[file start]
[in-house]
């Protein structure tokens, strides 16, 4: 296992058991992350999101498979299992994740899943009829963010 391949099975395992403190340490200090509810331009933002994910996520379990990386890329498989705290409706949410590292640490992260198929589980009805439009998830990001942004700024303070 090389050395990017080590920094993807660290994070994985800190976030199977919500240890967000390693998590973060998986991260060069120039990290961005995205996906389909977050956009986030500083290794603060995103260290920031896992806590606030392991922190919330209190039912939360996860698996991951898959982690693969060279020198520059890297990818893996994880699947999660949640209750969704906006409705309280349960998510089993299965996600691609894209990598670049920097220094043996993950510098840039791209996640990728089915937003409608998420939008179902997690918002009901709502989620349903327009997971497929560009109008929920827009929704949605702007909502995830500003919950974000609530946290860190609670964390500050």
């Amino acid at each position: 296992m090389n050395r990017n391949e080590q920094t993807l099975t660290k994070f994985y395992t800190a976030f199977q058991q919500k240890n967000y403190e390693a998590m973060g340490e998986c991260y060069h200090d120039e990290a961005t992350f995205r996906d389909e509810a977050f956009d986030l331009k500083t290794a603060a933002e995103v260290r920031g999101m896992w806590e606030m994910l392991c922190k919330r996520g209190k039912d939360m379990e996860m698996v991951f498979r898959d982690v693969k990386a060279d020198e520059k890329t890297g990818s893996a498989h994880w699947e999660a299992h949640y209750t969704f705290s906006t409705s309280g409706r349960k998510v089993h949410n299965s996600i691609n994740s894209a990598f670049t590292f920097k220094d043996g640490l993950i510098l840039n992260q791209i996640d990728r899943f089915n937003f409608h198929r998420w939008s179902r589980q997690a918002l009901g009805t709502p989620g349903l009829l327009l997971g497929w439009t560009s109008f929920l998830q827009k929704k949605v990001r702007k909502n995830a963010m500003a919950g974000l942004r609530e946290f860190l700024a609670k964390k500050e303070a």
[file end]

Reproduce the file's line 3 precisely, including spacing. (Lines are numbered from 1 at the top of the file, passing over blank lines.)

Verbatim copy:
């Amino acid at each position: 296992m090389n050395r990017n391949e080590q920094t993807l099975t660290k994070f994985y395992t800190a976030f199977q058991q919500k240890n967000y403190e390693a998590m973060g340490e998986c991260y060069h200090d120039e990290a961005t992350f995205r996906d389909e509810a977050f956009d986030l331009k500083t290794a603060a933002e995103v260290r920031g999101m896992w806590e606030m994910l392991c922190k919330r996520g209190k039912d939360m379990e996860m698996v991951f498979r898959d982690v693969k990386a060279d020198e520059k890329t890297g990818s893996a498989h994880w699947e999660a299992h949640y209750t969704f705290s906006t409705s309280g409706r349960k998510v089993h949410n299965s996600i691609n994740s894209a990598f670049t590292f920097k220094d043996g640490l993950i510098l840039n992260q791209i996640d990728r899943f089915n937003f409608h198929r998420w939008s179902r589980q997690a918002l009901g009805t709502p989620g349903l009829l327009l997971g497929w439009t560009s109008f929920l998830q827009k929704k949605v990001r702007k909502n995830a963010m500003a919950g974000l942004r609530e946290f860190l700024a609670k964390k500050e303070a």